The perfect solution to end the insulin crisis around the world! The perfect solution to end the insulin crisis around the world!

The perfect solution to end the insulin crisis around the world!

The perfect solution to end the insulin crisis around the world!

A team of scientists has been able to produce the proteins needed for human insulin in the milk of a genetically modified cow, which may be the perfect solution to the world's insulin supply problems.
Scientists believe that their new method may outperform current insulin production methods, which rely on genetically modified yeast and bacteria.

Insulin was first discovered in 1921, and diabetics were treated for many years with insulin extracted from the pancreas of cows and pigs.

But in 1978, the first “human” insulin was produced using proteins from genetically modified Escherichia coli bacteria, which is the main source of medical insulin to this day, along with similar processes that use yeast instead of bacteria.

The research team, led by zoologist Matt Wheeler from the University of Illinois Urbana Chamin, inserted a specific portion of human DNA that codes for proinsulin (a protein that turns into insulin) into the cell nucleus of 10 cow embryos, which are then implanted into the wombs of normal cows.

Only one of the genetically modified embryos developed into a pregnancy that resulted in a natural birth to a live genetically modified cow. At the maturity stage, the team made several attempts to make the genetically modified cow pregnant, through artificial insemination and in vitro fertilization. None of them were successful, but the team notes that this may have more to do with how the embryo was formed than the fact that it was genetically modified.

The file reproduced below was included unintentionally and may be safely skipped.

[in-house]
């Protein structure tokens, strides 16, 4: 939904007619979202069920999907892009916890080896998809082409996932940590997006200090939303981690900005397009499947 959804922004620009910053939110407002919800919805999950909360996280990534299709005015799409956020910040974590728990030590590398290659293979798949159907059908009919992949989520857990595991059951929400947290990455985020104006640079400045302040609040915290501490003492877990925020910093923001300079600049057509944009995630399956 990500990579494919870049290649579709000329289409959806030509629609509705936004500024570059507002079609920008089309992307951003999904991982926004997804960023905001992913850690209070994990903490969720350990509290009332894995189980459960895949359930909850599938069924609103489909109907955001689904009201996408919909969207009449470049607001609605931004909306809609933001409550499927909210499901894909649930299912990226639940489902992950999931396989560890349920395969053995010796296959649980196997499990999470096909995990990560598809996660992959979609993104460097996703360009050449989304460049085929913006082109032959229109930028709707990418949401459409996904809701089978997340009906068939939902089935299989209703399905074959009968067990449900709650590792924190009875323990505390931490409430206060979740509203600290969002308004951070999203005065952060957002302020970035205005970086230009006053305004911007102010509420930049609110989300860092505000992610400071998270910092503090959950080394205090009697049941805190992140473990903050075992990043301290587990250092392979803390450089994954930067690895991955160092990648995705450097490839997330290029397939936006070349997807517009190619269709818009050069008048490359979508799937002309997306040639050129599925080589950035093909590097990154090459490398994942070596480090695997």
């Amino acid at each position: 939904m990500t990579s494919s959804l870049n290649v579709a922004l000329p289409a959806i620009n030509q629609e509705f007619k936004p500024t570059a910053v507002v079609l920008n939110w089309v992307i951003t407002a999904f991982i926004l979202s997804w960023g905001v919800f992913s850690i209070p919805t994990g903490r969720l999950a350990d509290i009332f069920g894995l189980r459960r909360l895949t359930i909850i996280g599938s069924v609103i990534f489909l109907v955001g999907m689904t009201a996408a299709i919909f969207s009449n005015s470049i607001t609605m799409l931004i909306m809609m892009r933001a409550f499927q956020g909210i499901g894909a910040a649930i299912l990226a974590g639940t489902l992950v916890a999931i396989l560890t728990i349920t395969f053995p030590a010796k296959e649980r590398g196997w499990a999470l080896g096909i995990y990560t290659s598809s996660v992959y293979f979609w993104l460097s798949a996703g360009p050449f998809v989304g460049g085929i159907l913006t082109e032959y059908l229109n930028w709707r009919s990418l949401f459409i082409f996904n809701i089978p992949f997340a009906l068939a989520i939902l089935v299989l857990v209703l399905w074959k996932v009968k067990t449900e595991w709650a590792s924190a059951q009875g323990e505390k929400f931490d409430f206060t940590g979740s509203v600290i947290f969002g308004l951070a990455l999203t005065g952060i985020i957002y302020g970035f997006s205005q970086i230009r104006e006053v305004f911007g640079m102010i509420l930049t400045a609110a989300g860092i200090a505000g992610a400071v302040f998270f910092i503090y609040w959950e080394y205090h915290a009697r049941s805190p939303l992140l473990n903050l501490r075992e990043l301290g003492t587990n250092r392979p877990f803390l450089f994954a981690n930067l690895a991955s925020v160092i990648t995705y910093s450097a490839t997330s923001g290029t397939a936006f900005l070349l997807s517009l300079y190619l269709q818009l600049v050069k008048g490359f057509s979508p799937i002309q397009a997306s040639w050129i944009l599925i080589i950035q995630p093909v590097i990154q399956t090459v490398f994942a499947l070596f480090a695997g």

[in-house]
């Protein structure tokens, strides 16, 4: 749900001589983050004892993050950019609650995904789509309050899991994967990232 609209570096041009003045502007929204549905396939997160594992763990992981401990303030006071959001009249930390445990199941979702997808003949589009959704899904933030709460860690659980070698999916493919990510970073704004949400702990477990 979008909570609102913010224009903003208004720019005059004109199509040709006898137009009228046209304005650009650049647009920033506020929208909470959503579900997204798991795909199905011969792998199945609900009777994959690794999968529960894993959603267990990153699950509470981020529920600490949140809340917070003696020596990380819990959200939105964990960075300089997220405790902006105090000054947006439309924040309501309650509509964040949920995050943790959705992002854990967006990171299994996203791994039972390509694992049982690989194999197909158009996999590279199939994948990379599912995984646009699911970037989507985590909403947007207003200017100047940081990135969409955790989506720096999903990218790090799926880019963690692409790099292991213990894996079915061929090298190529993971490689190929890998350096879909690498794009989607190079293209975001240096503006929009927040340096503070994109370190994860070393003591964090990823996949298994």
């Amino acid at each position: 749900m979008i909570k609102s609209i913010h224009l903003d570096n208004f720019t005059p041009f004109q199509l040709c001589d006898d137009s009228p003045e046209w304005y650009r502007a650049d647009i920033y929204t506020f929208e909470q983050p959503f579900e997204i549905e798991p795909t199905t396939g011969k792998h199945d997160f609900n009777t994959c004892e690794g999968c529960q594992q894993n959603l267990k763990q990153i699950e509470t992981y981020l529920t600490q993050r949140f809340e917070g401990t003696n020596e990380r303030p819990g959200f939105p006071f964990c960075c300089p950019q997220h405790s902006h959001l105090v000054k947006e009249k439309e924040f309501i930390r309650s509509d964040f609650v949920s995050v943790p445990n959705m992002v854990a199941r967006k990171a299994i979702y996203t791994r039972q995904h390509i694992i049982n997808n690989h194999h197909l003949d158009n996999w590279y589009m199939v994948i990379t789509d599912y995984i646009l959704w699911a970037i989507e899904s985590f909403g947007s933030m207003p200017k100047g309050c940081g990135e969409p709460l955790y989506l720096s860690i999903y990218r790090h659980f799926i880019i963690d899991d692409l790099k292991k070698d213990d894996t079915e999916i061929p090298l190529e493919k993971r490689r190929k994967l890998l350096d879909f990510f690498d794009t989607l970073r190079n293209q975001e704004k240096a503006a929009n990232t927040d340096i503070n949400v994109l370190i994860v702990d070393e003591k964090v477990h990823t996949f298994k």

But they were able to get the cow to produce milk through hormonal induction, using an undisclosed method attributed to animal reproductive technology expert Pietro Baroselli of the University of São Paulo.

The small amount of milk the cow produced over the course of a month was examined for specific proteins, and two bands were detected with similar molecular masses to proinsulin and human insulin, which were not present in the milk of non-GMO cows.

The scientists also revealed the presence of C-peptide that was removed from human proinsulin in the process of insulin formation, indicating that enzymes in cow's milk may have converted "human" proinsulin into insulin.

If each cow produced one gram of insulin per liter of milk, that would be 28,818 units of insulin, Wheeler said.

He added: "I can see a future where a herd of 100 cows could produce all the insulin the country needs. With a larger herd you could supply the whole world's supply in one year."

The study was published in the journal Biotechnology.

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